It was like a stab in the heart of the pulsating metropolis: in October, the Hilton in Times Square in Manhattan is closing its doors, 200 employees have to go. However, the management emphasizes that the closure is not final. When the situation returns to normal, the famous hotel could also reopen. In view of the fact that the lights are to remain dark on Broadway at least until the end of the year, that will probably not be the case any time soon.
The Corona virus has hit the hotel industry to the core, and the latest figures from the U.S. speak a clear language here: according to a study by Trepp Analytics, 23.4% of securitized mortgage loans to hotel properties in the U.S. are 30 days or more in arrears. By comparison, that rate was only 1.34% in December 2019. The 23.4% is a (sad) record, by the way. But the situation is by no means better in Europe either. Especially the Mediterranean countries Spain, Italy and Greece are hard hit. In their countries, tourism accounts for an above-average share of economic output. Once again, Greece is at the top of the list, where tourism contributes a whopping 20% to GDP. Many banks from these countries have granted payment moratoriums to the affected borrowers, and the respective governments have also put together aid packages. However, it is also a fact that this only postpones the problem. The banks can, of course, extend the loan deferrals again for, say, six months. At some point, however, they could then become vulnerable themselves if their share of tourism loans becomes too high compared with their overall portfolio. In any case, we can expect an increase in nonperforming loans in the tourism sector.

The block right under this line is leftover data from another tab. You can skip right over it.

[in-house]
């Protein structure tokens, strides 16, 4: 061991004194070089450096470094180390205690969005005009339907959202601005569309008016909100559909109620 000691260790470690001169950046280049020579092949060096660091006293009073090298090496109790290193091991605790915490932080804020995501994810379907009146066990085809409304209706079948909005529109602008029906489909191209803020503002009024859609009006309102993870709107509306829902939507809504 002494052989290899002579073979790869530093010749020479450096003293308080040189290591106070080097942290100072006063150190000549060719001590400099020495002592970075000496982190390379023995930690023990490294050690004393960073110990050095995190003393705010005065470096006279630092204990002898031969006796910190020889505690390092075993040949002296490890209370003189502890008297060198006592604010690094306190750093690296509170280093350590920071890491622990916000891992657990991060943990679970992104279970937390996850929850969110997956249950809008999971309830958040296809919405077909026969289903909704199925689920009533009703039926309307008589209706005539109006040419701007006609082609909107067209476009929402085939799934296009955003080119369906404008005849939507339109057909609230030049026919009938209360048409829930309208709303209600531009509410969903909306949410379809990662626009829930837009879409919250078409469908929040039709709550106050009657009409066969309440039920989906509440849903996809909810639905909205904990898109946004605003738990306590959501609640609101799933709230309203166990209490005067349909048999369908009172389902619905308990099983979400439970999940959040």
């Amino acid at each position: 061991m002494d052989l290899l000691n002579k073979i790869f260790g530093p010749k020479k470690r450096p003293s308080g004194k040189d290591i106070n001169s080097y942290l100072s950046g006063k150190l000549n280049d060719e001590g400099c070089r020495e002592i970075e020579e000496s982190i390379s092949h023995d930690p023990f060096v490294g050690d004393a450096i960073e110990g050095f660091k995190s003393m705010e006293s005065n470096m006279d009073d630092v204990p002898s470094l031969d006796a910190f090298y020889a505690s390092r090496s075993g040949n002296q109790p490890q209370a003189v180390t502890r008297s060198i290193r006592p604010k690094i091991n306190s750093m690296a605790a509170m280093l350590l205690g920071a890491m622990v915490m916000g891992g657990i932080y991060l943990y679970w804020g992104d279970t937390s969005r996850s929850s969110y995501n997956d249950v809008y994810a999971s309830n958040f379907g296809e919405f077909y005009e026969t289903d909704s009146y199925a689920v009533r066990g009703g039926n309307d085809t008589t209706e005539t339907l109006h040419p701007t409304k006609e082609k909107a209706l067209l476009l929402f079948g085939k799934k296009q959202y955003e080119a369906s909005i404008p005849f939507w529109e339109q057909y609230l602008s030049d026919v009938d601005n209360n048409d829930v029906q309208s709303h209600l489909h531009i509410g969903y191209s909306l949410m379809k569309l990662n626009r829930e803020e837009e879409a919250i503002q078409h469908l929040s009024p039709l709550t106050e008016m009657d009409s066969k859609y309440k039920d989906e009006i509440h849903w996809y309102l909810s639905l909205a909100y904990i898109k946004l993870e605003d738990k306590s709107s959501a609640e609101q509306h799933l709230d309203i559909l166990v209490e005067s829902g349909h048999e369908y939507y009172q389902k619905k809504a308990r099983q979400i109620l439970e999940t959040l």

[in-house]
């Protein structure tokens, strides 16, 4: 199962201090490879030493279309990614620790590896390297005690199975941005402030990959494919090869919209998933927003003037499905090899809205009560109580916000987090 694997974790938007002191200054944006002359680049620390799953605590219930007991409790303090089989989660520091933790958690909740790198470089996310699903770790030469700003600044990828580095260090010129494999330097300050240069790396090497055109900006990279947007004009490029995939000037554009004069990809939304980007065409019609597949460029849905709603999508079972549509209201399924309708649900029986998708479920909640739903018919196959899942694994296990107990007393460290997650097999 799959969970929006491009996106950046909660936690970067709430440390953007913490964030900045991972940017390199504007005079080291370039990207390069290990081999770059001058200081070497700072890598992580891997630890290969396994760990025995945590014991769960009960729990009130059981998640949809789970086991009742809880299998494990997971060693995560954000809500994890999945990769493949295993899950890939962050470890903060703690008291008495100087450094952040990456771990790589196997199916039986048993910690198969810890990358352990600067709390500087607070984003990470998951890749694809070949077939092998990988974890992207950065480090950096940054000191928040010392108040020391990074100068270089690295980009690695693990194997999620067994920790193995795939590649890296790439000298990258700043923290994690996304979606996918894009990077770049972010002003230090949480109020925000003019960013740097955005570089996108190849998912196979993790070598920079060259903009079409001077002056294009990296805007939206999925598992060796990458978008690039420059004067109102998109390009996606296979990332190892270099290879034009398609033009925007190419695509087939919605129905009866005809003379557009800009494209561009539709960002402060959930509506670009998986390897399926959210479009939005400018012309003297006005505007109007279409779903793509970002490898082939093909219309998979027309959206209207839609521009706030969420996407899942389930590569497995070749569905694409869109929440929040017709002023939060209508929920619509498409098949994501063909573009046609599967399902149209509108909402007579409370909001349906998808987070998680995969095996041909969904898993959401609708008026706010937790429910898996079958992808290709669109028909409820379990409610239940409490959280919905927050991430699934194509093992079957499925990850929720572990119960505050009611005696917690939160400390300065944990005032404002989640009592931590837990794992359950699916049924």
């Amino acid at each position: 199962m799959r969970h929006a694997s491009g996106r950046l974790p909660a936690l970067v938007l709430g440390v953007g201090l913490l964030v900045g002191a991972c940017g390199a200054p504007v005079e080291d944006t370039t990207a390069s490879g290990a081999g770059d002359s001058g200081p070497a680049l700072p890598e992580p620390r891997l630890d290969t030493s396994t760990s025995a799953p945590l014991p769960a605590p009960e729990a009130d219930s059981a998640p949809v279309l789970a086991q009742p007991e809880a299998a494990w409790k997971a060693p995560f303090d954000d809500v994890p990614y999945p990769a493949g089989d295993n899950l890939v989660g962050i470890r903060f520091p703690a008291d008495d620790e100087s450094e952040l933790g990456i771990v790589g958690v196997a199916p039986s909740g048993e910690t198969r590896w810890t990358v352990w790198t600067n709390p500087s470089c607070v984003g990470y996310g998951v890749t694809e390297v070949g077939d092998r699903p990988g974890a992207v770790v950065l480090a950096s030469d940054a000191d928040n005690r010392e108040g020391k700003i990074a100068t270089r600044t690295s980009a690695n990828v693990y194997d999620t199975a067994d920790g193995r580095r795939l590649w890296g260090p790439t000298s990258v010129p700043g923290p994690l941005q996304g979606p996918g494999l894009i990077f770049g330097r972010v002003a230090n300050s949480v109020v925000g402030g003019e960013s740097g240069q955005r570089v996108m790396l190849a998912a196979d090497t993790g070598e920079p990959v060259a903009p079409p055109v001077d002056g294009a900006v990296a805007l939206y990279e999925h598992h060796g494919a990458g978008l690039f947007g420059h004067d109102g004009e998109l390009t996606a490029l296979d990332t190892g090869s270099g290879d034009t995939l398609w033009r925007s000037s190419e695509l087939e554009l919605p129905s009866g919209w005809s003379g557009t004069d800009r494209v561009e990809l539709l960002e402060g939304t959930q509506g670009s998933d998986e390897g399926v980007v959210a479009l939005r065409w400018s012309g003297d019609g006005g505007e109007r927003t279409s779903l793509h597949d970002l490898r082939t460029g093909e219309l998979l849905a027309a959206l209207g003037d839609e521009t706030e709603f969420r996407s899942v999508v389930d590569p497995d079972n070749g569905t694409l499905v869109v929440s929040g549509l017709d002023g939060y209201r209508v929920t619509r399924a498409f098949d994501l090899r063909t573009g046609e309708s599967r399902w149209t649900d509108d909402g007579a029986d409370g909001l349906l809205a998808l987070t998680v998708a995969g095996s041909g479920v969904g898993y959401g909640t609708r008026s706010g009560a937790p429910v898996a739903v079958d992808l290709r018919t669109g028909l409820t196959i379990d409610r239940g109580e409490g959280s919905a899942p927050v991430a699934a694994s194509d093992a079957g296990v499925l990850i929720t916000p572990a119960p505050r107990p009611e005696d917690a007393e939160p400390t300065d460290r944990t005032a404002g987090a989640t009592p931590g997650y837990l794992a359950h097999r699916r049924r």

As always, however, opportunities also arise in such difficult times. For example, there are reportedly talks about a merger between Accor and Intercontinental. Should this really happen, it would create the largest hotel company in the world. France’s Accor is certainly under increased pressure: it was recently downgraded to junk status by rating agency S&P. It was also kicked out of France’s benchmark CAC 40 index in early September. In a merger, Intercontinental would probably be the dominant partner, as it would be larger. Geographically, the two companies would complement each other very well; Accor is strong in Europe and Asia, Intercontinental is more dominant in North America.